1. Careers
You can opt-out at any time. Please refer to our privacy policy for contact information.

Discuss in my forum

Military Divorce and Separation

Child/Spouse Support and Garnishment Issues


Judge's gravel with American Flag in background
Jose Luis Pelaez/The Image Bank/Getty Images

Each of the military services have regulations which require members to "provide adequate support" to family members. However, here's the rub: The military has absolutely no authority (without a court order) to *force* an individual to pay such support against his/her will. If a military member fails to provide support, the military can (and does) punish an individual, but such punishment is usually covered under the Privacy Act of 1974, and the military is not allowed to discuss the punishment with anyone. Obviously, this upsets a lot of spouses who claim nonsupport, and feel that the military is not doing anything to help them. Unfortunately, the military's hands are tied by law in this area.

Exactly what constitutes "adequate support" differs from service-to-service. For example, Army Regulation 608-99, "FAMILY SUPPORT, CHILD CUSTODY, AND PATERNITY, requires a soldier to provide an amount equal to BAH Type II, at the "With Dependent Rate," at the with dependent rate, unless there is a court order or written agreement providing for a different amount. If the soldier has more than one support obligation, that amount is divided equally among the supported parties. For example, if the BAH Type II with depenent rate for a soldier's rank is $400 per month, and he separates from a wife and child, he must pay $200 per month each, unless there is a court order or written agreement stating otherwise. This is not an "absolute" requirement, however -- the regulation contains provisions which allow the commander to waive requirements in certain cases, such as when the spouse makes more money than the soldier, or the soldier is a victim of abuse, or the family member is in jail.

Air Force Instruction 36-2906, PERSONAL FINANCIAL RESPONSIBILITY, on the other hand does not specify a specific amount for "adequate support." Instead, "adequate support" is determined by the individual commander, based on the circumstances, in the absence of a written agreement or court order.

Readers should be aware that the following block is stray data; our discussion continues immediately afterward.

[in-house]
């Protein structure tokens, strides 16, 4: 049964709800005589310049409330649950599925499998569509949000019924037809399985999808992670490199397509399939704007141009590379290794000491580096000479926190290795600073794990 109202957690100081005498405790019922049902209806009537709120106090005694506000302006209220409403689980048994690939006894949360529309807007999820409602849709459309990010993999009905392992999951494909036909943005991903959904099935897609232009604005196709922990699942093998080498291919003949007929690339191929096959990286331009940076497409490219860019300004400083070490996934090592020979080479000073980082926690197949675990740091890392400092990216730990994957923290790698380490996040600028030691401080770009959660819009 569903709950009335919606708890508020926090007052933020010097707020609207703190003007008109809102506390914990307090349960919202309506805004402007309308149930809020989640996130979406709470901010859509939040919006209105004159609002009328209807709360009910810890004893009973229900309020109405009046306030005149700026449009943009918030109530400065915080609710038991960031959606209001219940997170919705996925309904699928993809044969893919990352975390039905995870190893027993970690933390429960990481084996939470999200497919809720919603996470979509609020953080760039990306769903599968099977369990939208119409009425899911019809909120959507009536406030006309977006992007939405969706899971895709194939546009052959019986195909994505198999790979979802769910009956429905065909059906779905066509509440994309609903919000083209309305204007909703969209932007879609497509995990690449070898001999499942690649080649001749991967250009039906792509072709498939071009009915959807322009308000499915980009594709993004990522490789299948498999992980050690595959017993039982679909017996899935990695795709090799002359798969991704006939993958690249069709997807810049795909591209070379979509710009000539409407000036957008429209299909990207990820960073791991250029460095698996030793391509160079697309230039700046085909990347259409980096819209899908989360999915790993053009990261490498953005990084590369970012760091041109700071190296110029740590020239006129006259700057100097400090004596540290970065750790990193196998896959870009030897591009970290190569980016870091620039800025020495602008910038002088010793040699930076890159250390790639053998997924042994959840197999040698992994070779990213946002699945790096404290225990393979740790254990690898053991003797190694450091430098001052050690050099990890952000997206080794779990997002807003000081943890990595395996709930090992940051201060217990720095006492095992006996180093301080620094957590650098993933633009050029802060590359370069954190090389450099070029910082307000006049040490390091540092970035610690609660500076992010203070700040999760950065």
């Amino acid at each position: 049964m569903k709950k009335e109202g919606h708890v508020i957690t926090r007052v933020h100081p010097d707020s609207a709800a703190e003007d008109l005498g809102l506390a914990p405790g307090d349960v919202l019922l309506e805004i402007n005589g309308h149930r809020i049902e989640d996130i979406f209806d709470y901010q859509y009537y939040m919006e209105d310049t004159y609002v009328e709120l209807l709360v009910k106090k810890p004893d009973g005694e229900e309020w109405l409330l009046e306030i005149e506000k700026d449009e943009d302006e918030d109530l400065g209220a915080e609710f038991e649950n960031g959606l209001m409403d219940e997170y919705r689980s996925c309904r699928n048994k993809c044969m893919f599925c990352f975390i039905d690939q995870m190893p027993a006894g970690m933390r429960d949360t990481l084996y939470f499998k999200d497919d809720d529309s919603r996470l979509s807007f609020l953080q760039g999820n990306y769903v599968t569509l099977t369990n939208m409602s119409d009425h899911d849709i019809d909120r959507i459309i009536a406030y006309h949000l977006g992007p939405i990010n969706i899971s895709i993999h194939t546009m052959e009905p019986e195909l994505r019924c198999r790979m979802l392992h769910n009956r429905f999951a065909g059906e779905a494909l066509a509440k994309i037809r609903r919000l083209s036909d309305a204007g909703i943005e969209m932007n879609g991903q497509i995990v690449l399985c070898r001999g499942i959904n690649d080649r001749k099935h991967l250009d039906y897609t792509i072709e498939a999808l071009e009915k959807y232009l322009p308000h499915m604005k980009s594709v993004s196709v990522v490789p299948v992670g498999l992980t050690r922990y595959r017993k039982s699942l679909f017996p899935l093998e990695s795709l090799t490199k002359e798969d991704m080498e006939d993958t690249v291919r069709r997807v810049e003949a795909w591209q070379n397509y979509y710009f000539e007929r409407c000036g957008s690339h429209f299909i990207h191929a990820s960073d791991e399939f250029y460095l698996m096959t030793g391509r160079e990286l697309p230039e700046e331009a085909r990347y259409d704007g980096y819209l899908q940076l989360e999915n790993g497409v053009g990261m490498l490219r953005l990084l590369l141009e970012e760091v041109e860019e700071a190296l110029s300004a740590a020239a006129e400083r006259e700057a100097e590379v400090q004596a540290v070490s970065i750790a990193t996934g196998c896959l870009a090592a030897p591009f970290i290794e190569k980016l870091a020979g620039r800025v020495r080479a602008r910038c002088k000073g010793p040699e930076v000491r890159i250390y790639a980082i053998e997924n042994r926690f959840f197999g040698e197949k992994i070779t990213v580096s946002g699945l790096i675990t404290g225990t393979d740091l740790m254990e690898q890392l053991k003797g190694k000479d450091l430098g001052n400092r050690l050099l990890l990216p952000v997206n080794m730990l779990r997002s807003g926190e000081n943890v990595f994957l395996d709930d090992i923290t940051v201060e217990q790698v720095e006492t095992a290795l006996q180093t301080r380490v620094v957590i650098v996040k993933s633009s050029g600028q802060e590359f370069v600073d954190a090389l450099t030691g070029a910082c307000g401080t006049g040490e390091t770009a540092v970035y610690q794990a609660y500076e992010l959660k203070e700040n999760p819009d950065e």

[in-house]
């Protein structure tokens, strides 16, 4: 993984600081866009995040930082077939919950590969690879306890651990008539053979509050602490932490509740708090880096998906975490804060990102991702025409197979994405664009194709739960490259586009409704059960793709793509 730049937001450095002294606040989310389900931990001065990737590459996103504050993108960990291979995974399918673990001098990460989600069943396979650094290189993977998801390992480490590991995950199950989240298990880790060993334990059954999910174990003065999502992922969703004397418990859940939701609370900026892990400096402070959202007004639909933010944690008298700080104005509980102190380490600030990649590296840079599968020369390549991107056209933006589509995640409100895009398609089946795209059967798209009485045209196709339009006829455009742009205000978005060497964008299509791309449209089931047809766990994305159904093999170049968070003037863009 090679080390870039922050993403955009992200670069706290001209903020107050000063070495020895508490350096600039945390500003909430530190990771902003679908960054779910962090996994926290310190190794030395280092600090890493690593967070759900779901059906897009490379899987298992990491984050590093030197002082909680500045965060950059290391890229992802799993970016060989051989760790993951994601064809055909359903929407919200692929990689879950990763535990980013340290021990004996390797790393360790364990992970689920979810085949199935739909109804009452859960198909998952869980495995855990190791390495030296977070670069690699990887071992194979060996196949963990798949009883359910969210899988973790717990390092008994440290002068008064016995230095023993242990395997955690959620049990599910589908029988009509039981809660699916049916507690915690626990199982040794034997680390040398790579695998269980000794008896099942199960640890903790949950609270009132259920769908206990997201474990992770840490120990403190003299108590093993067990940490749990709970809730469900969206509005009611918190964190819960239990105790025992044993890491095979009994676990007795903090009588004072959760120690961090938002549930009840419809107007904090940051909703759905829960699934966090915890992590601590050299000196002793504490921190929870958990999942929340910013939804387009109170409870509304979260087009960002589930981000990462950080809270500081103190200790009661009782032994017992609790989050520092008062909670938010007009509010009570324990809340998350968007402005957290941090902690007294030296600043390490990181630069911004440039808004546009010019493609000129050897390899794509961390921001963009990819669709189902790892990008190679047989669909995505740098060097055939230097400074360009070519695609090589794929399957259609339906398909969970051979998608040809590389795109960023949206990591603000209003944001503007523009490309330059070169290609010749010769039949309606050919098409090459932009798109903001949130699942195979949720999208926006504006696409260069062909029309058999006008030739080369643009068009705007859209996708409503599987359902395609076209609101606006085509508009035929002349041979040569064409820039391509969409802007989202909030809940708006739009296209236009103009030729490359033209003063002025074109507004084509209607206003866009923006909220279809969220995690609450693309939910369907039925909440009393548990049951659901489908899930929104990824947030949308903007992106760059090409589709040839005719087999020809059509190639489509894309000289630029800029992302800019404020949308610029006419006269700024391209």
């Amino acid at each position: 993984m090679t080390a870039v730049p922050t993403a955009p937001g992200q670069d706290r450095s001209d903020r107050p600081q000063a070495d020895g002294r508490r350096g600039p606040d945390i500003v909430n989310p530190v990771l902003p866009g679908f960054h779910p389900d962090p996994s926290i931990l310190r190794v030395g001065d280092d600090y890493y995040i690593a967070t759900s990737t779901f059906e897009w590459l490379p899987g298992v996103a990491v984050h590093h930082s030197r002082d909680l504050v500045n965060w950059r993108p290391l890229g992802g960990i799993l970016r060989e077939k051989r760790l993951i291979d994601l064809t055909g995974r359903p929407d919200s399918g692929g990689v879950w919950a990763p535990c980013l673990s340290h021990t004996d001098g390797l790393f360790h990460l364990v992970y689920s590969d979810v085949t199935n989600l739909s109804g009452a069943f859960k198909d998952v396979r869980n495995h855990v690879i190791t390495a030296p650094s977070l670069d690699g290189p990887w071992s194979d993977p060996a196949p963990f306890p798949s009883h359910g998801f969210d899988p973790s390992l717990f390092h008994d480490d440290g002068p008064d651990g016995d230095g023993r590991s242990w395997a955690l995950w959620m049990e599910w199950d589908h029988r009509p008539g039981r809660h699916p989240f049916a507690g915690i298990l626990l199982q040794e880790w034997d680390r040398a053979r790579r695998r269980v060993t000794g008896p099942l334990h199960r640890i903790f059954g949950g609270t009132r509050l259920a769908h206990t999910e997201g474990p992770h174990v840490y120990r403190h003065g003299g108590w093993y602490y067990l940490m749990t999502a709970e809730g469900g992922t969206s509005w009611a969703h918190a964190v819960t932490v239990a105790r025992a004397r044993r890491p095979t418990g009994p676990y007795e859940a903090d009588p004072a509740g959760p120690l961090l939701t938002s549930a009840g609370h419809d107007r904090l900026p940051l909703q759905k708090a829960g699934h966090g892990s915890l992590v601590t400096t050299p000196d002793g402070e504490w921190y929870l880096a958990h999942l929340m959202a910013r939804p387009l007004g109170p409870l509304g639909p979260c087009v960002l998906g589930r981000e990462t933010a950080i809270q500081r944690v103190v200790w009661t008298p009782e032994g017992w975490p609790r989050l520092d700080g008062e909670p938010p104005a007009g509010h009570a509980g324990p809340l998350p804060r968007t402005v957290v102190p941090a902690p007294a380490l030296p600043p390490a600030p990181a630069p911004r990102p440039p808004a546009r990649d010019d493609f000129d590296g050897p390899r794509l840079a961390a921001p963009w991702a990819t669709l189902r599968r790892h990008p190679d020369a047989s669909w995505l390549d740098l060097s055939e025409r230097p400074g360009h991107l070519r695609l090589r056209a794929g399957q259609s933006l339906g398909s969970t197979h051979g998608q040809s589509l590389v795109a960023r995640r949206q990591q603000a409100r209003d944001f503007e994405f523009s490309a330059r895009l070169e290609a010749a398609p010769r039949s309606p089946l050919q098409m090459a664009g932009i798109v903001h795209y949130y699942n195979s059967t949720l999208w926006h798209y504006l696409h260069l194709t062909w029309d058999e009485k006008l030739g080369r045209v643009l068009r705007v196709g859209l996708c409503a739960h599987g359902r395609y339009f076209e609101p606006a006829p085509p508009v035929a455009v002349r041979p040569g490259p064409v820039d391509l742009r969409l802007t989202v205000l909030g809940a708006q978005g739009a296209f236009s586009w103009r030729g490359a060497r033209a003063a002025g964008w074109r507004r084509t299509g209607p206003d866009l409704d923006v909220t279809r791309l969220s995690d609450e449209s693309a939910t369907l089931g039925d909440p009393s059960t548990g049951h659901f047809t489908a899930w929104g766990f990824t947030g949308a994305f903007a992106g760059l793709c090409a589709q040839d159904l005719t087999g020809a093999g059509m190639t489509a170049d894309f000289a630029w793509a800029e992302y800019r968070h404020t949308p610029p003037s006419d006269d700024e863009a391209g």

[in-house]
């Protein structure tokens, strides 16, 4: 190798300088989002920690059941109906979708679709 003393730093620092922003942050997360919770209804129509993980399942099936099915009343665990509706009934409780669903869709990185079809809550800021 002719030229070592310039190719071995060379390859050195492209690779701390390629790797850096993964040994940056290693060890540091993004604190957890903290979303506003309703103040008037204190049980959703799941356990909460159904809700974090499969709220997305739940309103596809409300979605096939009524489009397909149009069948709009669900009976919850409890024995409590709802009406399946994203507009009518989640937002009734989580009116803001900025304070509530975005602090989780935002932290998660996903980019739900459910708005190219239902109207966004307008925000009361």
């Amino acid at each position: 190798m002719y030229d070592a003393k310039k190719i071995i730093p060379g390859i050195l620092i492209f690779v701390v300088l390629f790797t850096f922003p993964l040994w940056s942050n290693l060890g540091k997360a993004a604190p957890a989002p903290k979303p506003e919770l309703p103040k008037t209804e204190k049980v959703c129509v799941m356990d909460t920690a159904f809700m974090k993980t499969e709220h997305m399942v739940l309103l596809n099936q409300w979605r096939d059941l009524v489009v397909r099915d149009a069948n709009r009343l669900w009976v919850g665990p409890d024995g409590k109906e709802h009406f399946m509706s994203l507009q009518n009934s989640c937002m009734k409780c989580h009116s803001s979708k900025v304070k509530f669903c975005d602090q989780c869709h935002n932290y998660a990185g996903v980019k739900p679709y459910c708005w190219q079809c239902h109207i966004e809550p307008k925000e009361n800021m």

As with the other services, the Navy is reluctant to become involved with support disputes, as they feel this is a matter best resolved by the courts. However, in the event of a non-support complaint, where there is no court-ordered amount, nor written agreement, The Naval Personnel Manual (Section 1754-030) provides the following guidance to commanders for determining "adequate support:"

  • Spouse only -- 1/3 of gross pay
  • Spouse and one minor child -- 1/2 of gross pay
  • Spouse and two or more children -- 3/5 of gross pay
  • One minor child -- 1/6 of gross pay
  • Two minor children -- 1/4 of gross pay
  • Three minor children -- 1/3 of gross pay
Gross pay includes base pay and basic allowance for housing (if entitled), but does not include hazardous duty pay, sea or foreign duty pay, incentive pay, or subsistance allowance.

It bears repeating: Unless there is a garnishment or involuntary allotment order issued by a civil court, the military has no authority to force a member to pay support against their will. In other words, the commander cannot order the individual to make an allotment, nor can the commander even order the individual to pay. The commander can punish (nonjudicial punishment, reduction in rank, reprimand, denial of promotion, even discharge) a member who continually refuses to provide "adequate support," but cannot involuntarily take money away from the member and give it to the spouse/child.

©2014 About.com. All rights reserved.